AUGUSTA, Maine — A bill designed to keep call centers in Maine from exporting jobs overseas is working its way through the Legislature amid concerns from opponents who say the bill would do the opposite.
LD 1710, An Act to Retain Call Centers in Maine, would require the Department of Labor to keep track of call centers that have relocated from Maine to a foreign country. Employers on that list would be ineligible for state grants, loans or tax benefits for a period of five years. It would require employers who have received state aid for the call centers and moved employees overseas to repay a portion of the benefits. It also authorizes a fine of $10,000 be assessed for call center owners who don’t notify the state of a relocation within four months and requires that all call center work contracted by state agencies be done within the state.
Senate Majority Leader Troy Jackson, D-Allagash, who sponsored the bill, said his intent is to keep Maine jobs in Maine while protecting taxpayer investments in economic development.
”I don’t understand the opposition to this bill,” said Jackson on Tuesday. “This is about protecting taxpayer dollars. I think this makes sure we’re using companies that want to stay in Maine for a number of years.”
Representatives from the state departments of labor and economic development opposed the bill. House Minority Leader Ken Fredette, R-Newport, also railed against it during comments on the House floor on Tuesday.
“The unintended consequence of this bill is that it would be a major disincentive for call centers to come to Maine,” said Fredette. “I think this bill is a job killer.”
The bill has support from the Maine AFL-CIO.
“Maine people do not want their tax dollars subsidizing the offshoring of jobs,” said Don Berry, president of the Maine AFL-CIO, in a written statement.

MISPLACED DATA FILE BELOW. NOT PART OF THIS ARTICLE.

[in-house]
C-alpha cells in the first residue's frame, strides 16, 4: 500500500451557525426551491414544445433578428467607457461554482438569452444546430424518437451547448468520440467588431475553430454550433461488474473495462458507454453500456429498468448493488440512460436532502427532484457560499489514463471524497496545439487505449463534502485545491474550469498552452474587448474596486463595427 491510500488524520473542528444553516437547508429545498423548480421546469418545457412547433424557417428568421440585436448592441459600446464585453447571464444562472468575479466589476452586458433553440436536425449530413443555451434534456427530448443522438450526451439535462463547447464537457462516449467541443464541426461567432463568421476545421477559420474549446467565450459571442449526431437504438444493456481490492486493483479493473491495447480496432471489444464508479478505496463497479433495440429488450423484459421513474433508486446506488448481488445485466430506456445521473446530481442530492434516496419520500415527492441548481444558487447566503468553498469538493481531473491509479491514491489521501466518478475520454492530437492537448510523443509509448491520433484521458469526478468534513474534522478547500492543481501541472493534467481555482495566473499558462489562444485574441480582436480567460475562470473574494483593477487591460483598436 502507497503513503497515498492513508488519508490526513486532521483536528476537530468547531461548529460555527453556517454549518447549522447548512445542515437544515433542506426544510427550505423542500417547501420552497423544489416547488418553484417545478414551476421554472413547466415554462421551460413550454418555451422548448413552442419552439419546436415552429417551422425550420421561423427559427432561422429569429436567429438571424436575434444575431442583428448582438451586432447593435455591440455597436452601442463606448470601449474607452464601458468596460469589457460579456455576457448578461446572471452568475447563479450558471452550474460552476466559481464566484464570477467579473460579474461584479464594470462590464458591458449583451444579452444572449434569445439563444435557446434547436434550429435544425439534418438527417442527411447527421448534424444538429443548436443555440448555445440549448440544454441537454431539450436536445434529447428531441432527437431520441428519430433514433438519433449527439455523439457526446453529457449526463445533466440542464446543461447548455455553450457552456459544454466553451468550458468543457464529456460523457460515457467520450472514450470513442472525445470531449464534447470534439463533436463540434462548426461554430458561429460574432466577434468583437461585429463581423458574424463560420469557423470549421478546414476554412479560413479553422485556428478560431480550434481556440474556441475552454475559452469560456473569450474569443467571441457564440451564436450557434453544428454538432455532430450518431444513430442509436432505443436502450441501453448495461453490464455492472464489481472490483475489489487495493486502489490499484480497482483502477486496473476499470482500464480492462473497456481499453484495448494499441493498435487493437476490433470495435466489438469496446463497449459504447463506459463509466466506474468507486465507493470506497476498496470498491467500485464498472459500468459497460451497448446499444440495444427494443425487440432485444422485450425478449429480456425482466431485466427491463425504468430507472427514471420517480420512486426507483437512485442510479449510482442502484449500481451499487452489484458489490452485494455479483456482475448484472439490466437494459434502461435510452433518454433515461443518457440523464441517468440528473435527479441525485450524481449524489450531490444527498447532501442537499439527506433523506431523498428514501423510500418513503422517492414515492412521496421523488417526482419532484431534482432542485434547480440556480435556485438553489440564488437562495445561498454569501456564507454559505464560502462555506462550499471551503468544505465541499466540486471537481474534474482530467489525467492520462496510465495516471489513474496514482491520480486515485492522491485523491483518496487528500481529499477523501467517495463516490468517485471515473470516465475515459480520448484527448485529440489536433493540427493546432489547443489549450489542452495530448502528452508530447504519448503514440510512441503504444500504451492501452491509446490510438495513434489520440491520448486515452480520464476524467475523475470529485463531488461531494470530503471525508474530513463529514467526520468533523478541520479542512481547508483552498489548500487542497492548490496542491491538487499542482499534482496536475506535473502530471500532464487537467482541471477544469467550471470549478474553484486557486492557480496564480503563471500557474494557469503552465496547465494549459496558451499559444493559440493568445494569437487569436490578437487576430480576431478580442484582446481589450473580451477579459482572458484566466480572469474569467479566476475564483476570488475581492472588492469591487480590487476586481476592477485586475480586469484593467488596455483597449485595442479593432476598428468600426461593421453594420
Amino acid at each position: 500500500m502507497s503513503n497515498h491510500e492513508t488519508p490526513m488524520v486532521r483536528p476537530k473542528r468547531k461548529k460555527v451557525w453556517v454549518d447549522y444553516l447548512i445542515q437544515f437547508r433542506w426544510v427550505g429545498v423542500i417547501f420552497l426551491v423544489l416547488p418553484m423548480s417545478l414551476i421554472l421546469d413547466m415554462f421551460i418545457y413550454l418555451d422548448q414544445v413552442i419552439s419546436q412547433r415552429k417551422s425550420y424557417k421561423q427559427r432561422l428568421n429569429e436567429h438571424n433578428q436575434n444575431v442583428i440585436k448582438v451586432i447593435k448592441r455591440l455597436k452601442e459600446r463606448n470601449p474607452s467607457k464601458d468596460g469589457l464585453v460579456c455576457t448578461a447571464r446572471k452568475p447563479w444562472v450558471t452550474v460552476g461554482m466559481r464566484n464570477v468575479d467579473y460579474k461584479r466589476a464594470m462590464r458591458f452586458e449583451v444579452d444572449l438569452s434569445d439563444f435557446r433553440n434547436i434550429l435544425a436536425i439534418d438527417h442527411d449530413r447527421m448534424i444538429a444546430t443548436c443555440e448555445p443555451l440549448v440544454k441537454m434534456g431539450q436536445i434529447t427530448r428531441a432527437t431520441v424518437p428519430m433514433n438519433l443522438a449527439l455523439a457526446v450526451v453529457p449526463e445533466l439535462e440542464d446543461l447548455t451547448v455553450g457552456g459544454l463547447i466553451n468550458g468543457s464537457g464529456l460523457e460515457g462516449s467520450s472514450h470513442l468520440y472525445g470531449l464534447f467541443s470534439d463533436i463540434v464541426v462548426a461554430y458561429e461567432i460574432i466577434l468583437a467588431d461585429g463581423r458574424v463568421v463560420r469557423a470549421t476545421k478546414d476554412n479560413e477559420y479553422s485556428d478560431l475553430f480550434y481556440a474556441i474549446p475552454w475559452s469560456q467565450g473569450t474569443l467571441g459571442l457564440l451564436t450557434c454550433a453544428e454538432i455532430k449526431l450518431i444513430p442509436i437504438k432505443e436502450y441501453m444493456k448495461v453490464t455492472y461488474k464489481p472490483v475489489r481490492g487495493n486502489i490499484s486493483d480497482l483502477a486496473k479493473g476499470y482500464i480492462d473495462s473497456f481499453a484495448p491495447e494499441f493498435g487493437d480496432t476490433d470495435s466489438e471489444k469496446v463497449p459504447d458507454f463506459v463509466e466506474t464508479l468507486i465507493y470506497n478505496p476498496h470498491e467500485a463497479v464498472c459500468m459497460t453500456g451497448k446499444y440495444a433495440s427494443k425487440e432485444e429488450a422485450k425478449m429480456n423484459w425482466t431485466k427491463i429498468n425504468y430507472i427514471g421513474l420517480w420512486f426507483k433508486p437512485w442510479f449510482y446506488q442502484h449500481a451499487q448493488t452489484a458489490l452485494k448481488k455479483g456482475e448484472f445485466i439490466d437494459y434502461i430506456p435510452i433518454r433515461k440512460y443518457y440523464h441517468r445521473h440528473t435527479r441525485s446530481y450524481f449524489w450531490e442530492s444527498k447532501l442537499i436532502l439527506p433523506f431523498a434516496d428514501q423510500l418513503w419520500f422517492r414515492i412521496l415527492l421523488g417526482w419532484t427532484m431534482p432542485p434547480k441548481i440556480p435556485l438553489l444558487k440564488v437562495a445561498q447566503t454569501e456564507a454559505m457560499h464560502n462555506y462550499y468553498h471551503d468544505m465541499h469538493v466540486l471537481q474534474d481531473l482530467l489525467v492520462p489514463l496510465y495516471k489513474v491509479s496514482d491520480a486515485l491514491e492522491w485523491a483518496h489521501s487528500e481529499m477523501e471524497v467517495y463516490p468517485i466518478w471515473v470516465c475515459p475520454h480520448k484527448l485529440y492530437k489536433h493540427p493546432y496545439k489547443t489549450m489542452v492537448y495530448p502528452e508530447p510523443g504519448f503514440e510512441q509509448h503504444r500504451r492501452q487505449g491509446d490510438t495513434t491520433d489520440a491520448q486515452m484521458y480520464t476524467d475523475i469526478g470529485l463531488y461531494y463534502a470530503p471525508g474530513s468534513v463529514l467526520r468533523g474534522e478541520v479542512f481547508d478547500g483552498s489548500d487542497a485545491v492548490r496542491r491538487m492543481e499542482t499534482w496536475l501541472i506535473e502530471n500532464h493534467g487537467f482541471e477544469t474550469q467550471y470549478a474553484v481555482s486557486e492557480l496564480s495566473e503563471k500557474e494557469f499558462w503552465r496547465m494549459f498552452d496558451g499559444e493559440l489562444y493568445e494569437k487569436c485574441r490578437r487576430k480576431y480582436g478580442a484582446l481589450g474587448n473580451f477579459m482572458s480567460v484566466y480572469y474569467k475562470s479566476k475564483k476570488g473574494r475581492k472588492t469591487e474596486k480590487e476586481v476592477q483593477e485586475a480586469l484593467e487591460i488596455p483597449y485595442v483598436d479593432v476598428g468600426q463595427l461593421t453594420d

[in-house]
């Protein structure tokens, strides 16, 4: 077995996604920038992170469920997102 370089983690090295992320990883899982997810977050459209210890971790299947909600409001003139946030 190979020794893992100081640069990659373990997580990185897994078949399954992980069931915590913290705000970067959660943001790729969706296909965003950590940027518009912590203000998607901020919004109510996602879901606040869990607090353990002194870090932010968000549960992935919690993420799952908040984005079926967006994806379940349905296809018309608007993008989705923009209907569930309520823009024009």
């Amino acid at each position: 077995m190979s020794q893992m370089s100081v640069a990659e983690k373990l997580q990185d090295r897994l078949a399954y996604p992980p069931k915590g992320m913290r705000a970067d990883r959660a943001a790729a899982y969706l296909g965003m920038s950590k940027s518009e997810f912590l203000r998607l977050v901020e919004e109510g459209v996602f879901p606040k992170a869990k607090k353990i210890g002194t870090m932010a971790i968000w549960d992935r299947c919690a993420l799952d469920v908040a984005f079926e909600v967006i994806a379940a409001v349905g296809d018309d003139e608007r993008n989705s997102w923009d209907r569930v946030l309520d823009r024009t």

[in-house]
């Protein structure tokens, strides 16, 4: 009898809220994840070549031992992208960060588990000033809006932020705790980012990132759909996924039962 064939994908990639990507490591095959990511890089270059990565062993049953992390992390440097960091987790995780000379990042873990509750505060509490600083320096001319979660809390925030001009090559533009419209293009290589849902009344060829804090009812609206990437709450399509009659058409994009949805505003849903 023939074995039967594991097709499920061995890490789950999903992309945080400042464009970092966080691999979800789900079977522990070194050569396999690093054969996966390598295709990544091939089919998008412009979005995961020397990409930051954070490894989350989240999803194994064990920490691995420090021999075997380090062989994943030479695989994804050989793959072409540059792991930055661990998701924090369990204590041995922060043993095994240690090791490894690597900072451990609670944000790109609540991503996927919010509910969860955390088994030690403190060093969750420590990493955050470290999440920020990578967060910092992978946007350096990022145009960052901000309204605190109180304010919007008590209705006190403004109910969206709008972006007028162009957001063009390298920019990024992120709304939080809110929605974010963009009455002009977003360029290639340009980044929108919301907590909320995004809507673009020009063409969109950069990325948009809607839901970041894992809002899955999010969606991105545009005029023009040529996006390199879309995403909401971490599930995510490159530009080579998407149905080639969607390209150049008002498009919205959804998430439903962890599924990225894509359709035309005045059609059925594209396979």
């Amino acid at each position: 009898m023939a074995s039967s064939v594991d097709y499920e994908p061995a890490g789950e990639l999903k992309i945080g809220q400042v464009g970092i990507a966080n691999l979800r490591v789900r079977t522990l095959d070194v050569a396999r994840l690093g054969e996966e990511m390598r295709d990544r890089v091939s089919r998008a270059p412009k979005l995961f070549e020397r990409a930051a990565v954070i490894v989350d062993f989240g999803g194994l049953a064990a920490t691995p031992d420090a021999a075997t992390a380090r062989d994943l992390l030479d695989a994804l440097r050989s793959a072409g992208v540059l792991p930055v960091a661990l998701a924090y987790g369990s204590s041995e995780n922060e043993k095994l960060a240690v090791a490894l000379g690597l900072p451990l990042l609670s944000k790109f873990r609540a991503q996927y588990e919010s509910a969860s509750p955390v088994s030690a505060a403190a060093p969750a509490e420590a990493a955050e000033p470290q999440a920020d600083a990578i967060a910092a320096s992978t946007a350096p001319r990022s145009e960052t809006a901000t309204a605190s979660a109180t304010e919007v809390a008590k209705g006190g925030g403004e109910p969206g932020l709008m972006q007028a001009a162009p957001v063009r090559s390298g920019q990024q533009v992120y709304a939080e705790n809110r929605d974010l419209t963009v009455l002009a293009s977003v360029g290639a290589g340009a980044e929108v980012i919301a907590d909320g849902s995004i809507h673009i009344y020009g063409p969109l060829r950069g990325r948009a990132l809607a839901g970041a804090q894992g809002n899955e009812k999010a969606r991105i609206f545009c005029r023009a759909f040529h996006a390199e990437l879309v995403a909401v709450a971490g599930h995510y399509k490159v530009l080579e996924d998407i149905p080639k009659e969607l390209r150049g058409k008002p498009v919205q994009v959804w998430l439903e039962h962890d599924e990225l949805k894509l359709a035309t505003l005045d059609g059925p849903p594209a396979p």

Krista Jensen, a Fairpoint call center worker from Westbrook, said in a written statement that the bill would promote transparency in the industry.
“Consumers deserve to know companies that are offshoring Maine jobs,” she said. “This bill gives us that information. It also ensures that Maine is practicing what we preach by having the state of Maine do its call center work in state.”
On Monday, the Senate voted 20-15 in favor of the bill along party lines with the exception of Sen. Roger Sherman. R-Hodgdon, who voted with Democrats for the bill. On Tuesday, the House followed suit with a 79-67 vote in favor of the bill. The bill faces more votes in the House and Senate.
Jason Levesque, owner of Argo Marketing Group, which employs 450 employees at call centers in Portland, Lewiston and Pittsfield, said aside from the bill deterring new companies from coming to Maine — which in the call center sector, often starts with a pilot project, he said — it unfairly targets a single industry.
“Why does a state legislature want to legislate contact centers more than any other industry?” said Levesque. “No company wants a state to dictate what they can and cannot do in the future.”
LD 1710 faces more votes in the House and Senate. If enacted, lawmakers would need to find funding for it — more than $35,000 a year — to pay for staff time and infrastructure to maintain the database.